Feeds

back to article Sharp-elbowed BT dives into 4G spectrum auction

BT is among the bidders in the 4G auction, communications regulator Ofcom confirmed today. It's not just mobile operators that are jockeying to get their hands on the spectrum by June 2013. Managed network outfits and the nation's fixed line provider are also in the running. The auction process kicks off next month. Ofcom said …

COMMENTS

This topic is closed for new posts.
Anonymous Coward

3G

The 4G reservce price is far short of 3G UK auctions raised £22.5 billion and sunk a lot of telecoms firms. Have things just become cheaper to do?

0
0
Silver badge

Re: 3G

"Cheaper to do"? Cost never entered into it, the 3G auctions were perceived as sink or swim by the industry, and they bid ludicrous amounts and then had to write the costs off. As such both this and the 3G auctions were little more than a multi-billion pound tax on mobile phone users. So far from helping roll out broadband and 4G, it will suck money out of the industry and consumer's pockets.

1
0
MJI
Silver badge

Dangerous

I think it is dangerous to sell off broadcast spectrum in this way

0
0

Re: Dangerous

It would help if you explain your reasoning

3
0
MJI
Silver badge

Re: Dangerous

Broadcast TV is still very popular, and its spectrum is getting sold off leaving less for TV. What happens when UHDTV requires spectrum and none is left?

1
2
Bronze badge
FAIL

Re: Dangerous

Does UHDTV need to be broadcast across hill & plain, blocking off the airwaves to true mobile applications?

How mobile will a 60" screen be?

Methinks that fibre will be the only way of delivering UHDTV bandwidth to those who actually want it and not to everyone else.

2
2
MJI
Silver badge

Re: Dangerous

But there is a perfectly fine working TV transmission system available, all of those transmitters. They do the job well and would continue to if the bandwidth did not get sold off.

1
0
Unhappy

Here we go again

After being virtually bankrupted because the company "had to have" a 3g license, you'd think BT management would have learned their lesson.

Unfortunately, the lesson was that you can take a multi-million pound golden parachute for yourself by ruining the company.

2
0
Anonymous Coward

Re: Here we go again

Well they kind of had to have a 3G licence. It's hard to see how O2 would have survived without one. That they couldn't actually afford it is clear, but not bidding would have meant shutting down O2.

1
1
Thumb Up

BT need this...

Having had a play with the a 4GEE mifi, BT NEED to be in the 4G arena in the next few years.

It absolutely killed my copper ADSL2+ Annex M connection for upload speed (6.5x quicker) and download was at least twice as fast. Plus, I could take it with me.

With no prospect of FTTx in my suburban area, if one of the new licence winners can come out with a sensible cost vs data allowance tariff, then I will be more than happy to move from copper to air. If one of the providers could offer say 100GB of 4G data at about £35pm, they'd win my business in a shot.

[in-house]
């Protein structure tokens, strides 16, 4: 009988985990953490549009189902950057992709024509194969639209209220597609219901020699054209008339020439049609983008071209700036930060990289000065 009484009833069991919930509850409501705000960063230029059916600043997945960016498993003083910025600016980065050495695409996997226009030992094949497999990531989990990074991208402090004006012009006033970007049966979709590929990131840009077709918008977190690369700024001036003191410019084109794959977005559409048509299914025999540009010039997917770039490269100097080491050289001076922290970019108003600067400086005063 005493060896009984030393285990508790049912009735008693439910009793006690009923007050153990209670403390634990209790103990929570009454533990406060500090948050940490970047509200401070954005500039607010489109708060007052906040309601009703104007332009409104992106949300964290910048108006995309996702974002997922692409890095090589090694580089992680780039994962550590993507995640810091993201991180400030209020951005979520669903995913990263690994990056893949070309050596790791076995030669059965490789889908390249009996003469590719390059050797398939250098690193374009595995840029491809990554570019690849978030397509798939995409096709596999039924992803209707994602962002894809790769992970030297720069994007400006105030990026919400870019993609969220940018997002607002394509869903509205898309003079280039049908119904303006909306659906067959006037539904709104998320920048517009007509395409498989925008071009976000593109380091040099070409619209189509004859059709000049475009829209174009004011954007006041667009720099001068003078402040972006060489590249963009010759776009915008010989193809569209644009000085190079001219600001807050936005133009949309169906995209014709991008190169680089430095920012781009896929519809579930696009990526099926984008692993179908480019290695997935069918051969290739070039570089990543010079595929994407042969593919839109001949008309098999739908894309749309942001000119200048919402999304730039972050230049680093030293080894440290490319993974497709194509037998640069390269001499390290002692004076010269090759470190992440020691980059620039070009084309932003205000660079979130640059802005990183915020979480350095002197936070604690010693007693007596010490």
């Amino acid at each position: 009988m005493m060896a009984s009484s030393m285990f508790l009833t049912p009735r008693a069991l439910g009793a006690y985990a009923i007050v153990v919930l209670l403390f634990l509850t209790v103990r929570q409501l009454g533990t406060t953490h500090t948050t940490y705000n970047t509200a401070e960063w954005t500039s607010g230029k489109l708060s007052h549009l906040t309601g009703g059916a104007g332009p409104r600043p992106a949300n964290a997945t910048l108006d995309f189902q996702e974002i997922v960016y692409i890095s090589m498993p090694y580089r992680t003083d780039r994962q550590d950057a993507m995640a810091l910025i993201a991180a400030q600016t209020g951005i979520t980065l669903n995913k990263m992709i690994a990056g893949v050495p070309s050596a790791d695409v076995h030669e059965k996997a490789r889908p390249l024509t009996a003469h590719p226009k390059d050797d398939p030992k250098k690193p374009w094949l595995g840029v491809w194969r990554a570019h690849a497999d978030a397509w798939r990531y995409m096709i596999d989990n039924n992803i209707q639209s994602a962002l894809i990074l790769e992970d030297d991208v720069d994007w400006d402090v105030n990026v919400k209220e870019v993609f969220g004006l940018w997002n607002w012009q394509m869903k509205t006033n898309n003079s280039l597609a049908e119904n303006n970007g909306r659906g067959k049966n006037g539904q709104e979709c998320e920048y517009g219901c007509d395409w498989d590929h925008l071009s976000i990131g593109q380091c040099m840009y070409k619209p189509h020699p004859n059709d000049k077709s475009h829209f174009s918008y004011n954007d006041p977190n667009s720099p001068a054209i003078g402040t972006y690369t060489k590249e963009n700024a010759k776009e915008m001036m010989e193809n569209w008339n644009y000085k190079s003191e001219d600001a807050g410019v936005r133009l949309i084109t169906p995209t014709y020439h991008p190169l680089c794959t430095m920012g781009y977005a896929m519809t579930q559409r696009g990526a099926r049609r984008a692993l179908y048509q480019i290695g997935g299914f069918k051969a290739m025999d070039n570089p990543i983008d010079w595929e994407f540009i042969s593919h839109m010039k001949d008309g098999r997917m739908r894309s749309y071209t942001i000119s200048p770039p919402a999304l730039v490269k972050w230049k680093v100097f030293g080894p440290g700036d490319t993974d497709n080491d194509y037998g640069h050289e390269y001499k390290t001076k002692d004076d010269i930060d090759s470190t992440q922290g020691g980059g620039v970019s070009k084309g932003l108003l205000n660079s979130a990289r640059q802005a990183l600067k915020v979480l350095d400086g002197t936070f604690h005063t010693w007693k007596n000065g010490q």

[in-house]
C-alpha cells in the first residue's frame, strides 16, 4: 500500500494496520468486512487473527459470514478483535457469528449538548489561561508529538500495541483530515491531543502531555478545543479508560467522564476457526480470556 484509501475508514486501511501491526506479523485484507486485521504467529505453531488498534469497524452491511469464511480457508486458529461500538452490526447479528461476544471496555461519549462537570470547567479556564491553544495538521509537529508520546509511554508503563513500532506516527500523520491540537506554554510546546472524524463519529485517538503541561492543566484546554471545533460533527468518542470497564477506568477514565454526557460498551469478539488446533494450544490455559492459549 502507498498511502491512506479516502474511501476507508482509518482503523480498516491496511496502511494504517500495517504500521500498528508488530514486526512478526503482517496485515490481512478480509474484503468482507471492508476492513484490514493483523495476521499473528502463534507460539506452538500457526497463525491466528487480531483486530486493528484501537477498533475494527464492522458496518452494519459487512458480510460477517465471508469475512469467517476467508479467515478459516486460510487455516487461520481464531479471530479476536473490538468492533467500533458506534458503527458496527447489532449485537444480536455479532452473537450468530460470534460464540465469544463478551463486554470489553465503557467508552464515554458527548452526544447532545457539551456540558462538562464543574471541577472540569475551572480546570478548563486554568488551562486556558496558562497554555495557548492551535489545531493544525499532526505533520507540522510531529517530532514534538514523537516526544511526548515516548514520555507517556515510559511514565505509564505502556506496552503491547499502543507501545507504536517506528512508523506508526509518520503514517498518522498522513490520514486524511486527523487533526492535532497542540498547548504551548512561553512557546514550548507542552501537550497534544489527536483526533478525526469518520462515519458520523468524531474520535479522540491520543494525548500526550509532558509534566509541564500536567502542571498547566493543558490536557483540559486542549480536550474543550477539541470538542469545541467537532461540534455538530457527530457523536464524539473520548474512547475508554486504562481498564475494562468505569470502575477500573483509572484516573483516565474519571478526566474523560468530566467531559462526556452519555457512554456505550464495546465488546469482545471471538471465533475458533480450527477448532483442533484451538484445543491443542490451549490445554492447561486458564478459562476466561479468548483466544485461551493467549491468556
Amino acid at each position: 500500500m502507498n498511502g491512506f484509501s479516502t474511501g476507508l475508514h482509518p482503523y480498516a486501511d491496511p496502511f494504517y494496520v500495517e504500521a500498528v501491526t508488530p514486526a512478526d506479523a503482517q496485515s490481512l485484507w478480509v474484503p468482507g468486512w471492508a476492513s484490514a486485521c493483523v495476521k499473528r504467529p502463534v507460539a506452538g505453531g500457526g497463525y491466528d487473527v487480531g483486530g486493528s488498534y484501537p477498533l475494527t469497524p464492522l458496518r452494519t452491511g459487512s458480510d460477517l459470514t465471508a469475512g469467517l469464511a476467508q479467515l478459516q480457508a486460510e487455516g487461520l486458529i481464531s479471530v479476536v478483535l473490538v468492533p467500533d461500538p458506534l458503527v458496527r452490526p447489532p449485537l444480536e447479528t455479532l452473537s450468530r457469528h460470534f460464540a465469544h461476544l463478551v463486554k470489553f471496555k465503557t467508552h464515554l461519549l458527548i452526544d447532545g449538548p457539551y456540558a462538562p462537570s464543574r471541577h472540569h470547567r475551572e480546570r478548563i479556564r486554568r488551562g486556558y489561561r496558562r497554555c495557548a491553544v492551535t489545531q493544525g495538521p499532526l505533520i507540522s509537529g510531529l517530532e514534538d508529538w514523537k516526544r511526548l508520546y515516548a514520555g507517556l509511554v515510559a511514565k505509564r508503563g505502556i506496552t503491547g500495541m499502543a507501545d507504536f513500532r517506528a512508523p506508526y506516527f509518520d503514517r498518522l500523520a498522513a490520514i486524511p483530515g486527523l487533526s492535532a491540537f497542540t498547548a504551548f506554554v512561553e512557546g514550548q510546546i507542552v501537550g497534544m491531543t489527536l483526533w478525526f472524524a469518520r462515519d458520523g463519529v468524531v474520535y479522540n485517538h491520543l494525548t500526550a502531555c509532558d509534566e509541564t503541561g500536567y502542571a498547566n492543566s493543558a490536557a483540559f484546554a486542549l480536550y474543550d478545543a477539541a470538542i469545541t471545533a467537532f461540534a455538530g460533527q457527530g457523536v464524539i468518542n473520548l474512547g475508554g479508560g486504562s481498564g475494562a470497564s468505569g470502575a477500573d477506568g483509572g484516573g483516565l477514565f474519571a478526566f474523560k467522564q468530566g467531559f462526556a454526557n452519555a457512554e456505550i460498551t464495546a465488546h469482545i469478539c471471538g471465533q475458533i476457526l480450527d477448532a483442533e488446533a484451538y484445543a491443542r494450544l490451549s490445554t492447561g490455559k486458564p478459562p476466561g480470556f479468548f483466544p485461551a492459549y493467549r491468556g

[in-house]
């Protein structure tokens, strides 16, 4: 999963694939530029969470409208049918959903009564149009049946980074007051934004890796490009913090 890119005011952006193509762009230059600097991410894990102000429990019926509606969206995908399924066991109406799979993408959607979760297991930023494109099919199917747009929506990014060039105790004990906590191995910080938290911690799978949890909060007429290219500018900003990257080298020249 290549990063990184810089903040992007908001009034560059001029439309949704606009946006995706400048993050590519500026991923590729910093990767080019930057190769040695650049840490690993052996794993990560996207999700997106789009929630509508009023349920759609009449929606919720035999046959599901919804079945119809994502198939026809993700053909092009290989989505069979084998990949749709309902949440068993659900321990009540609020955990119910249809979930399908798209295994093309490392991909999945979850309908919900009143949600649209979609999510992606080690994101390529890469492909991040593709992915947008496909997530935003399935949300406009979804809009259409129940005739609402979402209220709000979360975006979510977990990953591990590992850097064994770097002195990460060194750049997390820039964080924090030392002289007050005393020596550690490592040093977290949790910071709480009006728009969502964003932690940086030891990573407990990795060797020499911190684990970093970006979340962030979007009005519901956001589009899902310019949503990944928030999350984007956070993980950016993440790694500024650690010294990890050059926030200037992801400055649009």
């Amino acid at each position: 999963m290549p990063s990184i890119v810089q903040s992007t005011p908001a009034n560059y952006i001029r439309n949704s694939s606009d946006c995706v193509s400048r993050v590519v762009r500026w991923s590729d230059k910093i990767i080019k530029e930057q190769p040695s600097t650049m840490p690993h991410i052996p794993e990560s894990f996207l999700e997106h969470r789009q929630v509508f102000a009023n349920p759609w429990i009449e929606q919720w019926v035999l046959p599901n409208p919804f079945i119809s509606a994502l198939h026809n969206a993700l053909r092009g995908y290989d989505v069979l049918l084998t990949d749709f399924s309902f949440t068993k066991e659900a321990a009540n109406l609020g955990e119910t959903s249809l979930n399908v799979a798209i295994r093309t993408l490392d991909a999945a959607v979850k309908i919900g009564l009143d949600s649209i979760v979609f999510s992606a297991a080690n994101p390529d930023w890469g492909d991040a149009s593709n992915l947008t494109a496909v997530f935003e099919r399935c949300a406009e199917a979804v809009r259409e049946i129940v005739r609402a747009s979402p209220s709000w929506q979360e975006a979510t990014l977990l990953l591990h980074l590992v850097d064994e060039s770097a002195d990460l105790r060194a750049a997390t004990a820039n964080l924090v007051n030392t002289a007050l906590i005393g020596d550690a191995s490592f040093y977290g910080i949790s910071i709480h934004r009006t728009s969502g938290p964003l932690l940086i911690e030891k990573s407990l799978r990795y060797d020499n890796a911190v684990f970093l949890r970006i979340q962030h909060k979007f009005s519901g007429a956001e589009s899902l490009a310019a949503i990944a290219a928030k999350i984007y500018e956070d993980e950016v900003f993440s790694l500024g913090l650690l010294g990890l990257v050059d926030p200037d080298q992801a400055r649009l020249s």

0
1
Bronze badge

Re: BT need this...

" If one of the providers could offer say 100GB of 4G data at about £35pm, they'd win my business in a shot."

and there in lies problem number 1.

4G is quick, so quick that on the cheapest tariff you can exhaust your monthly download limit in less than 5 minutes.

problem number 2 is that 4G is only quick currently because nobody is using it. If companies started selling 100GB 4G connections for £35 lots of people would have 4G connections using it for home broadband and all that shared bandwidth would quickly get eaten up.

2
0

At theoretical maximum data transfer rates, EE's cheapest data bundle could be used in 27 seconds. It's all pretty meaningless unless phone companies are willing to make it affordable.

2
0
Anonymous Coward

We're All In it Together????

"It's all pretty meaningless unless phone companies are willing to make it affordable."

Why stop there, let's make petrol £0.50 a litre, and cap gas bills at £250 per year. Beer should be no more than £2 per pint with free bar food, and train companies will run extra trains at no more that 10p per mile to make sure that no-one has to stand?

The mobile operators will have to spend upwards of £500M for a license, the same again for radio and core, and will have to pony up huge sums to VM and BT to backhaul all that data. All so that you can watch as much YouTube as you want on the bus home.

Then you'll likely go on-line and firstly object to to the council about the mobile mast that they want to put on the roadside near home, then go onto your Operator's website to complain that the coverage and throughput is no good where you live.

Base stations x spectrum equals a finite capacity. The more each user gets, the less users can be supported. If everyone with a mobile device used 100GB per month, then the few million people allowed to have mobile phones would each need to pay 50 times as much as today as the network infrastructure costs would be the same as for the current 80 million devices typically using 100MB to 10GB per month.

1
1
Anonymous Coward

I don't understand the comparison to EE's bundles - BT may well be bidding for spectrum to run a purely fixed wireless setup, where the number of customers per cell can be very tightly controlled and quality of service can be better guaranteed (and where the 2.6Ghz indoor coverage hurdle won't matter as it will be a properly installed outdoor setup, probably). As such I'd imagine that BT aren't going to try to give users a 500MB cap.

Just because EE are currently operating on a "we're the only ones with LTE right now so pay up" model doesn't mean that they will continue to do so or that the other bidders will do it.

Also this "it takes 27 seconds" crap is just rubbish. My electricity supply in to my house can only do 100 amps (according to the main fuse). I would never do that for prolonged periods as the meter's going to spin around faster than the Police Federation is right now.

My water pipe can provide more water than I'll need and if I was on a water meter I would not leave all the taps running 24/7 as it is wasteful and expensive. The point is that LTE will let you do things faster and with less change of suffering from congestion, it doesn't mean you should be able to torrent 24/7/365.

1
2
Bronze badge